So are the law professors and others who support California’s law completely crazy? Well, maybe not completely. They argue, first, that states can impose some requirements, like a signature-gathering process for independent candidates in federal elections. But when Ohio tried to impose an early filing deadline on independent candidate John Anderson in 1980, it got shot down. Next, it is argued that California’s law merely gives voters information they care about and applies equally to all candidates. Third, some say California’s law only affects party primaries, not the national election. But the Supreme Court extended constitutional protections to primaries in 1941 [United States v. Classic]. Finally - and this is really exotic - it’s been argued that Presidents are not elected by popular vote and states have wide discretion to set requirements for who may serve as electors in the Electoral College. Therefore, it is argued, there is nothing wrong with requiring that electors only pledge support to candidates who have released their tax returns.
All of this is too clever by half. It’s dangerous to make predictions, especially about the future, but I’ll go out on a limb and predict the judicial branch will ultimately find California’s law adds extra qualifications to the office of President and is, therefore, unconstitutional. The stakes are high because same law has been proposed in at least 25 states. If California’s law is upheld, Trump could be off the 2020 ballot in half the country. Stay tuned on this one.
I was appalled when I saw a picture of a biological boy maintaining a stranglehold over a girl contestant in a school wrestling match. This is the insanity that results from letting boys who self-identify as girls take over girls’ sports
I’m not the only one who is struck by the basic unfairness of the situation. In June, three female high school athletes in Connecticut filed a complaint with the U.S. Department of Education for Civil Rights alleging that the Connecticut Interscholastic Athletic Conference unlawfully discriminated against girls when it allowed transgenders to compete in girls’ sports. The girls argue that the school policy violates Title IX, a federal law passed in 1972 to protect equal athletic opportunities for women and girls. The Obama administration opened the door to allowing boys in girls’ sports when it usurped legislative power and administratively puffed up the definition of ‘sex’ in Title IX to include ‘gender’, thus protecting transgenders against discrimination. So, does protection for transgenders trump protection for female athletes for whom Title IX was written? We’re going to find out. This last week, the Department of Education granted the request to investigate the girls’ allegations of illegal discrimination against them. The case will go forward.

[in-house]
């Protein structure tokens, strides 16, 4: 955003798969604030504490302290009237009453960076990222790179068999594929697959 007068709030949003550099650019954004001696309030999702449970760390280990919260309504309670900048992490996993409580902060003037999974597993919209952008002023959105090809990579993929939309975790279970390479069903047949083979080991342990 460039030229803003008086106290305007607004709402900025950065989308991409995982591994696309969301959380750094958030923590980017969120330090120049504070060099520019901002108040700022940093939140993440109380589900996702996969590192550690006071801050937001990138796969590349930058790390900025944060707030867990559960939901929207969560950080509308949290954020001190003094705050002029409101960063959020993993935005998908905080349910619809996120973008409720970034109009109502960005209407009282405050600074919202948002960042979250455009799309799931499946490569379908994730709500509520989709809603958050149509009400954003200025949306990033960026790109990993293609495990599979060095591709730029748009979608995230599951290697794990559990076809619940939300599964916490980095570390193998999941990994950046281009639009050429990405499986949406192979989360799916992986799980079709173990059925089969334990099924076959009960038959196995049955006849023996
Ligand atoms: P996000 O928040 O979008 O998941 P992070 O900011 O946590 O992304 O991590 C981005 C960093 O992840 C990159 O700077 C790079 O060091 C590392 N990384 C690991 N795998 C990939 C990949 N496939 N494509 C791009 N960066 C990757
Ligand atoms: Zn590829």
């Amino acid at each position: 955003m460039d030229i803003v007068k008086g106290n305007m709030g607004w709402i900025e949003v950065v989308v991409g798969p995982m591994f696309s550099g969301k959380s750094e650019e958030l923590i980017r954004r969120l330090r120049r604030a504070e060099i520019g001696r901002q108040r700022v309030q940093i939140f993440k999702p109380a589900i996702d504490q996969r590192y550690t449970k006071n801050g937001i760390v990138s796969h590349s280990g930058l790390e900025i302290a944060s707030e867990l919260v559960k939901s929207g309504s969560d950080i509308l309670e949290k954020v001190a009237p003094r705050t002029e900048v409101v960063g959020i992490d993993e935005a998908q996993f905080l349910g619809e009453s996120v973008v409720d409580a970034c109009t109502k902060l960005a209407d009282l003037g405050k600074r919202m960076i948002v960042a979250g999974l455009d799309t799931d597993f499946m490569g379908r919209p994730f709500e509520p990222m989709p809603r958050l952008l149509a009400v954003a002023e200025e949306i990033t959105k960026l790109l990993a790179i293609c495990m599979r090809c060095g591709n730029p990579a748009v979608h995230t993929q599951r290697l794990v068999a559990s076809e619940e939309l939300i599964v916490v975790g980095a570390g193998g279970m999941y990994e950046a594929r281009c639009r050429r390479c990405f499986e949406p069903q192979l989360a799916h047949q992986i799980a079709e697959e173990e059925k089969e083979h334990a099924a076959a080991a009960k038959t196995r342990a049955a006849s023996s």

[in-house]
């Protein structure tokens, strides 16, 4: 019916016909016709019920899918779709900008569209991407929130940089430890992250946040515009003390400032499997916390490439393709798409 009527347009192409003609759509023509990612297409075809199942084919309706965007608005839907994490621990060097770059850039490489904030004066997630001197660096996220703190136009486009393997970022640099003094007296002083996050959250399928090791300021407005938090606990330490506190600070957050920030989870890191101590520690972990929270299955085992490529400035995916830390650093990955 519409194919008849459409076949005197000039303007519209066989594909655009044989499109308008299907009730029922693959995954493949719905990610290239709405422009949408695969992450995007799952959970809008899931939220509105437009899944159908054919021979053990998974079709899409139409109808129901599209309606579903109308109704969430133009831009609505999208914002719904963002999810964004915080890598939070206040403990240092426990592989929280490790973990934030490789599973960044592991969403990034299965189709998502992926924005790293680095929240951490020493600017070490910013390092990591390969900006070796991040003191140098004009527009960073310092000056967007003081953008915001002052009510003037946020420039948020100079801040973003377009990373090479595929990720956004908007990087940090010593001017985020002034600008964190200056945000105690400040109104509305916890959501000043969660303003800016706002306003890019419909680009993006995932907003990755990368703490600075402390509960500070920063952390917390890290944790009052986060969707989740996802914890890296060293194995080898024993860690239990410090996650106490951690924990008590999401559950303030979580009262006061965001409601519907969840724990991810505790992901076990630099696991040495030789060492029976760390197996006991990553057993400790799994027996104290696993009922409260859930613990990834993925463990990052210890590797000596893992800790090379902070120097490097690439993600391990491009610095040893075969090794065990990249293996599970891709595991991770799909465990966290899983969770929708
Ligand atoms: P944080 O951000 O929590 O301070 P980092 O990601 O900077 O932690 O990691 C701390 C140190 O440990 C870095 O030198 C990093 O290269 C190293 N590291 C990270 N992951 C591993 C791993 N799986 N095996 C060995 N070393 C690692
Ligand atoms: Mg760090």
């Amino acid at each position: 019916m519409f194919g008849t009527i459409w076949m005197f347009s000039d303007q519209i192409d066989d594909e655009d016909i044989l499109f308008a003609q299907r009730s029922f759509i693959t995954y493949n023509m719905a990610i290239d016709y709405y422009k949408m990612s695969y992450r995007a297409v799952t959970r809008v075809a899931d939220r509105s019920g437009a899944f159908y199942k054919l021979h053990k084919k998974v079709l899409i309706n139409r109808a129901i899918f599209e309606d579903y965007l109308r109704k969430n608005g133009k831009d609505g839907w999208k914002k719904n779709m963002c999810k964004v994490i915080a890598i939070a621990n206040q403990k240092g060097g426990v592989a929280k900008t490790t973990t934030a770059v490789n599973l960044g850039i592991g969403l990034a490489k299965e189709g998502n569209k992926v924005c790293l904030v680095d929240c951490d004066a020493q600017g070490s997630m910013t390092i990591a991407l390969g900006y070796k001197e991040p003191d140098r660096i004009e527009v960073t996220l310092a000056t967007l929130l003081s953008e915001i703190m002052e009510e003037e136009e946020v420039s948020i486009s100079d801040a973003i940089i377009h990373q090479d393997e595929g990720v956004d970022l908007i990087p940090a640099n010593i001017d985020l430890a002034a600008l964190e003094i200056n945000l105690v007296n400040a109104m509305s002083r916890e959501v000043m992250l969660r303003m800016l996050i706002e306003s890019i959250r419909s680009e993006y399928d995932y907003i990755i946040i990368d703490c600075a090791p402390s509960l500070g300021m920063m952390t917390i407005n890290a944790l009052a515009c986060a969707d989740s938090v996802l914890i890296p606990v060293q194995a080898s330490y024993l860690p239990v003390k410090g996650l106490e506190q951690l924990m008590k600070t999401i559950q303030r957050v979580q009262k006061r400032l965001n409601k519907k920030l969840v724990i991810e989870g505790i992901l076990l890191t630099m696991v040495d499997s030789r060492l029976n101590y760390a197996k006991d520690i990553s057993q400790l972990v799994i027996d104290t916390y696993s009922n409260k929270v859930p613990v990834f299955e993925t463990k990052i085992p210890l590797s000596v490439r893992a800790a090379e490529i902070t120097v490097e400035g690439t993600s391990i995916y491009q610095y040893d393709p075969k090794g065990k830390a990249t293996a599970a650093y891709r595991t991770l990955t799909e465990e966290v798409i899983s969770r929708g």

Title IX states that, “No person in the United States shall, on the basis of sex, be excluded from participation in, be denied the benefits of, or be subjected to discrimination under any educational program or activity receiving Federal financial assistance.” Title IX is an example of how the 14th Amendment’s Equal Protection clause has been interpreted and applied over time.
The complaint describes how one boy, who didn’t do so well in male track events, all of a sudden started competing in girls’ events. That student now holds 10 records that used to belong to 10 different girls. The girls complain, and rightly so, that the inclusion of boys in their events has deprived the girls, not only of recognition and publicity, but of college recruiting and scholarship opportunities. This is yet another example of how liberal policies are not just wrong, they hurt people. It’s also an example of the pretzel logic of the Left where you can complain all day about the evil patriarchy, then turn around and make sure the patriarchy squelches any real chance girl athletes have for advancement. Can it get any crazier than this?
Connecticut Girls Sue Over Letting Biological Boys Compete in Girls Sports (Constitution news round-up)
14A: Connecticut girl athletes file federal complaint over school rule allowing transgenders into athletic events; biological boys rewriting the record books and denying college scholarships to the girls
Free Expression - draft executive order would direct FCC, FTC to scrutinize tech company censorship of the Right; critics say it smacks of speech police
Separation of Powers: Dems call Trump’s foreign aid freeze unconstitutional blockage of Congressional appropriations
Kirsten Gillibrand files brief telling Supreme Court conservatism is sick and threatens court-packing legislation to ‘heal’ the Court. #NiceSmileTeethOfIron
17A: federal court to decide whether appointed Sen. McSally can serve 27 months without special election
1A: federal appeals court greenlights Baton Rouge cop’s lawsuit against BLM organizer for his part in injuries cop suffered during protest; conduct is not speech
1A: federal workers union suit alleges interpretation of Hatch Act keeping them from advocating impeachment or using #resist online violates free speech
1A: “Texas Appellate Court Strikes Down Electronic Harassment Statute” - ban on online speech unconstitutionally vague and overbroad.
2A: The Problem with 'Red Flag' Laws (new article)
5A Eminent Domain - D.C. Circuit reaffirms “Kafkaesque” practice of letting private companies use eminent domain and issue ‘petitions for rehearing’ without triggering federal appeal rights